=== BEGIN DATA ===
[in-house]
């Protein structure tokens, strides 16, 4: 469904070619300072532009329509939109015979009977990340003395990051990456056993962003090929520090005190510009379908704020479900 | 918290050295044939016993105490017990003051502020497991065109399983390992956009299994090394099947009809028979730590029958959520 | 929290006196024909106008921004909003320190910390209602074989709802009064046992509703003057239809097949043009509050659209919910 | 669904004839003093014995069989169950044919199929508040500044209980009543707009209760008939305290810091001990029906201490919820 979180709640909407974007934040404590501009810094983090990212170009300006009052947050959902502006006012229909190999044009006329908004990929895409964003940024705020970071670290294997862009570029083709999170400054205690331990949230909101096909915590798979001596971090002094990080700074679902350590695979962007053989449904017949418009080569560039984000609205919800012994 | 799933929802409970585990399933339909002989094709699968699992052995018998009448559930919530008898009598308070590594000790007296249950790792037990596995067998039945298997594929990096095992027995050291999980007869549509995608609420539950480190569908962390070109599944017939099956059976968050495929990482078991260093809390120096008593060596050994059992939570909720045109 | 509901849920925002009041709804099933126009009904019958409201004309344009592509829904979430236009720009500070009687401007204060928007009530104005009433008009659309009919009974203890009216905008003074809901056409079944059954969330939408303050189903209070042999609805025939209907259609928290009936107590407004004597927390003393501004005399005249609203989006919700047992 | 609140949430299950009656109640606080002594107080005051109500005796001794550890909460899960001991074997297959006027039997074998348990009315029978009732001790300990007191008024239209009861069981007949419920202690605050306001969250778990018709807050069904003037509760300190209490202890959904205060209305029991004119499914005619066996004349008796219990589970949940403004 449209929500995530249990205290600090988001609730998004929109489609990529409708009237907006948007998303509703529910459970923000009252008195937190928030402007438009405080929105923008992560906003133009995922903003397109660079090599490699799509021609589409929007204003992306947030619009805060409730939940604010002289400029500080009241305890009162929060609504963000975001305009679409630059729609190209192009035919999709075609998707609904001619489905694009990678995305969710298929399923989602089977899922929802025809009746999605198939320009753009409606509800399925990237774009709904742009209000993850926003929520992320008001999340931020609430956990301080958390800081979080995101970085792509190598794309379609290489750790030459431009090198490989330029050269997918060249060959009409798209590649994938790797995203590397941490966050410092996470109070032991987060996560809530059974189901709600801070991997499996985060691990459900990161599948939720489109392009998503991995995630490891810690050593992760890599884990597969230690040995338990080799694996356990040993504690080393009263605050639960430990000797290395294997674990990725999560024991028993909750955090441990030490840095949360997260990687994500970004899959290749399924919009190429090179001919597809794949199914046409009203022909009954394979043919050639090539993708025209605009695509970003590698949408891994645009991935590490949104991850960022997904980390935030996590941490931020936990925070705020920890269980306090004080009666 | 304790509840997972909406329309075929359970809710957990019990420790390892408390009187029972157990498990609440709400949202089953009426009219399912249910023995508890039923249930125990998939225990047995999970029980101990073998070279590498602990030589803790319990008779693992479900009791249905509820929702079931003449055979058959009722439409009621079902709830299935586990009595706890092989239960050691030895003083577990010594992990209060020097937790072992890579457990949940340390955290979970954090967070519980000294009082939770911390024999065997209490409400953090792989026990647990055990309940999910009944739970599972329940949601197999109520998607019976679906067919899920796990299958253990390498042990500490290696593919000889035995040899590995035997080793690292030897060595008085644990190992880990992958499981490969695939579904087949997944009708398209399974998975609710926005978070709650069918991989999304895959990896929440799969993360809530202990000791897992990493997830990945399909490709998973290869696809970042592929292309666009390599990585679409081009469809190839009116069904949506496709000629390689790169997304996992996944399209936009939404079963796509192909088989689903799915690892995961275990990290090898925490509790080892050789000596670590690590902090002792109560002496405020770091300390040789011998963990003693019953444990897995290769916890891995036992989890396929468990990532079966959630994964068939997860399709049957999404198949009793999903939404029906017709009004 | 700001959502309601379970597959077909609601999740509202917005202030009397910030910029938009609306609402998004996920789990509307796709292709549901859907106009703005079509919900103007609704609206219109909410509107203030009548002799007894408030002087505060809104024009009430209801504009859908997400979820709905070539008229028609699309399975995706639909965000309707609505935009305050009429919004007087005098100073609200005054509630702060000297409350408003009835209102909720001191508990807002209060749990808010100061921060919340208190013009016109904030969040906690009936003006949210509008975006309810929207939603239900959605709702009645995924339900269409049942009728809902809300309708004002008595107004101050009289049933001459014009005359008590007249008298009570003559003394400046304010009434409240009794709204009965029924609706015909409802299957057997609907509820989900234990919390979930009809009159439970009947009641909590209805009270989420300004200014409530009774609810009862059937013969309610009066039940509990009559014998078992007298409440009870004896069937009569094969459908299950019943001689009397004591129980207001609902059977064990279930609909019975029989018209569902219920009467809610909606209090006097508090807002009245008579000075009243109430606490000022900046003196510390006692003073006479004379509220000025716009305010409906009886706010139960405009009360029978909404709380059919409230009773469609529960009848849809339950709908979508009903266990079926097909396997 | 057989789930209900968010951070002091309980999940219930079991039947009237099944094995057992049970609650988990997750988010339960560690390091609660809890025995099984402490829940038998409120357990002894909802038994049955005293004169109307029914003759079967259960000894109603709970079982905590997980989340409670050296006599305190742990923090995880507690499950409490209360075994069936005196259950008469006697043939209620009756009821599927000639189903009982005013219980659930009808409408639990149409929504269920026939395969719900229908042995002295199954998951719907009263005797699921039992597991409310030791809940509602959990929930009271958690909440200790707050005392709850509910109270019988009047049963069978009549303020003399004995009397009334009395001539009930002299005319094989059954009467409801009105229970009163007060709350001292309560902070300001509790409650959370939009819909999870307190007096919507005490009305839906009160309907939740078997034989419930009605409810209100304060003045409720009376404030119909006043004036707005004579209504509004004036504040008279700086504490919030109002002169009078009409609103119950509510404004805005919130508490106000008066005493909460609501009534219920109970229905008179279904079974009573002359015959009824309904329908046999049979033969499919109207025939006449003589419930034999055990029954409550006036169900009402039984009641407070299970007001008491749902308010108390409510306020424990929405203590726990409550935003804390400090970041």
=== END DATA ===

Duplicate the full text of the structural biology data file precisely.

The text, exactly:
[in-house]
């Protein structure tokens, strides 16, 4: 469904070619300072532009329509939109015979009977990340003395990051990456056993962003090929520090005190510009379908704020479900 | 918290050295044939016993105490017990003051502020497991065109399983390992956009299994090394099947009809028979730590029958959520 | 929290006196024909106008921004909003320190910390209602074989709802009064046992509703003057239809097949043009509050659209919910 | 669904004839003093014995069989169950044919199929508040500044209980009543707009209760008939305290810091001990029906201490919820 979180709640909407974007934040404590501009810094983090990212170009300006009052947050959902502006006012229909190999044009006329908004990929895409964003940024705020970071670290294997862009570029083709999170400054205690331990949230909101096909915590798979001596971090002094990080700074679902350590695979962007053989449904017949418009080569560039984000609205919800012994 | 799933929802409970585990399933339909002989094709699968699992052995018998009448559930919530008898009598308070590594000790007296249950790792037990596995067998039945298997594929990096095992027995050291999980007869549509995608609420539950480190569908962390070109599944017939099956059976968050495929990482078991260093809390120096008593060596050994059992939570909720045109 | 509901849920925002009041709804099933126009009904019958409201004309344009592509829904979430236009720009500070009687401007204060928007009530104005009433008009659309009919009974203890009216905008003074809901056409079944059954969330939408303050189903209070042999609805025939209907259609928290009936107590407004004597927390003393501004005399005249609203989006919700047992 | 609140949430299950009656109640606080002594107080005051109500005796001794550890909460899960001991074997297959006027039997074998348990009315029978009732001790300990007191008024239209009861069981007949419920202690605050306001969250778990018709807050069904003037509760300190209490202890959904205060209305029991004119499914005619066996004349008796219990589970949940403004 449209929500995530249990205290600090988001609730998004929109489609990529409708009237907006948007998303509703529910459970923000009252008195937190928030402007438009405080929105923008992560906003133009995922903003397109660079090599490699799509021609589409929007204003992306947030619009805060409730939940604010002289400029500080009241305890009162929060609504963000975001305009679409630059729609190209192009035919999709075609998707609904001619489905694009990678995305969710298929399923989602089977899922929802025809009746999605198939320009753009409606509800399925990237774009709904742009209000993850926003929520992320008001999340931020609430956990301080958390800081979080995101970085792509190598794309379609290489750790030459431009090198490989330029050269997918060249060959009409798209590649994938790797995203590397941490966050410092996470109070032991987060996560809530059974189901709600801070991997499996985060691990459900990161599948939720489109392009998503991995995630490891810690050593992760890599884990597969230690040995338990080799694996356990040993504690080393009263605050639960430990000797290395294997674990990725999560024991028993909750955090441990030490840095949360997260990687994500970004899959290749399924919009190429090179001919597809794949199914046409009203022909009954394979043919050639090539993708025209605009695509970003590698949408891994645009991935590490949104991850960022997904980390935030996590941490931020936990925070705020920890269980306090004080009666 | 304790509840997972909406329309075929359970809710957990019990420790390892408390009187029972157990498990609440709400949202089953009426009219399912249910023995508890039923249930125990998939225990047995999970029980101990073998070279590498602990030589803790319990008779693992479900009791249905509820929702079931003449055979058959009722439409009621079902709830299935586990009595706890092989239960050691030895003083577990010594992990209060020097937790072992890579457990949940340390955290979970954090967070519980000294009082939770911390024999065997209490409400953090792989026990647990055990309940999910009944739970599972329940949601197999109520998607019976679906067919899920796990299958253990390498042990500490290696593919000889035995040899590995035997080793690292030897060595008085644990190992880990992958499981490969695939579904087949997944009708398209399974998975609710926005978070709650069918991989999304895959990896929440799969993360809530202990000791897992990493997830990945399909490709998973290869696809970042592929292309666009390599990585679409081009469809190839009116069904949506496709000629390689790169997304996992996944399209936009939404079963796509192909088989689903799915690892995961275990990290090898925490509790080892050789000596670590690590902090002792109560002496405020770091300390040789011998963990003693019953444990897995290769916890891995036992989890396929468990990532079966959630994964068939997860399709049957999404198949009793999903939404029906017709009004 | 700001959502309601379970597959077909609601999740509202917005202030009397910030910029938009609306609402998004996920789990509307796709292709549901859907106009703005079509919900103007609704609206219109909410509107203030009548002799007894408030002087505060809104024009009430209801504009859908997400979820709905070539008229028609699309399975995706639909965000309707609505935009305050009429919004007087005098100073609200005054509630702060000297409350408003009835209102909720001191508990807002209060749990808010100061921060919340208190013009016109904030969040906690009936003006949210509008975006309810929207939603239900959605709702009645995924339900269409049942009728809902809300309708004002008595107004101050009289049933001459014009005359008590007249008298009570003559003394400046304010009434409240009794709204009965029924609706015909409802299957057997609907509820989900234990919390979930009809009159439970009947009641909590209805009270989420300004200014409530009774609810009862059937013969309610009066039940509990009559014998078992007298409440009870004896069937009569094969459908299950019943001689009397004591129980207001609902059977064990279930609909019975029989018209569902219920009467809610909606209090006097508090807002009245008579000075009243109430606490000022900046003196510390006692003073006479004379509220000025716009305010409906009886706010139960405009009360029978909404709380059919409230009773469609529960009848849809339950709908979508009903266990079926097909396997 | 057989789930209900968010951070002091309980999940219930079991039947009237099944094995057992049970609650988990997750988010339960560690390091609660809890025995099984402490829940038998409120357990002894909802038994049955005293004169109307029914003759079967259960000894109603709970079982905590997980989340409670050296006599305190742990923090995880507690499950409490209360075994069936005196259950008469006697043939209620009756009821599927000639189903009982005013219980659930009808409408639990149409929504269920026939395969719900229908042995002295199954998951719907009263005797699921039992597991409310030791809940509602959990929930009271958690909440200790707050005392709850509910109270019988009047049963069978009549303020003399004995009397009334009395001539009930002299005319094989059954009467409801009105229970009163007060709350001292309560902070300001509790409650959370939009819909999870307190007096919507005490009305839906009160309907939740078997034989419930009605409810209100304060003045409720009376404030119909006043004036707005004579209504509004004036504040008279700086504490919030109002002169009078009409609103119950509510404004805005919130508490106000008066005493909460609501009534219920109970229905008179279904079974009573002359015959009824309904329908046999049979033969499919109207025939006449003589419930034999055990029954409550006036169900009402039984009641407070299970007001008491749902308010108390409510306020424990929405203590726990409550935003804390400090970041």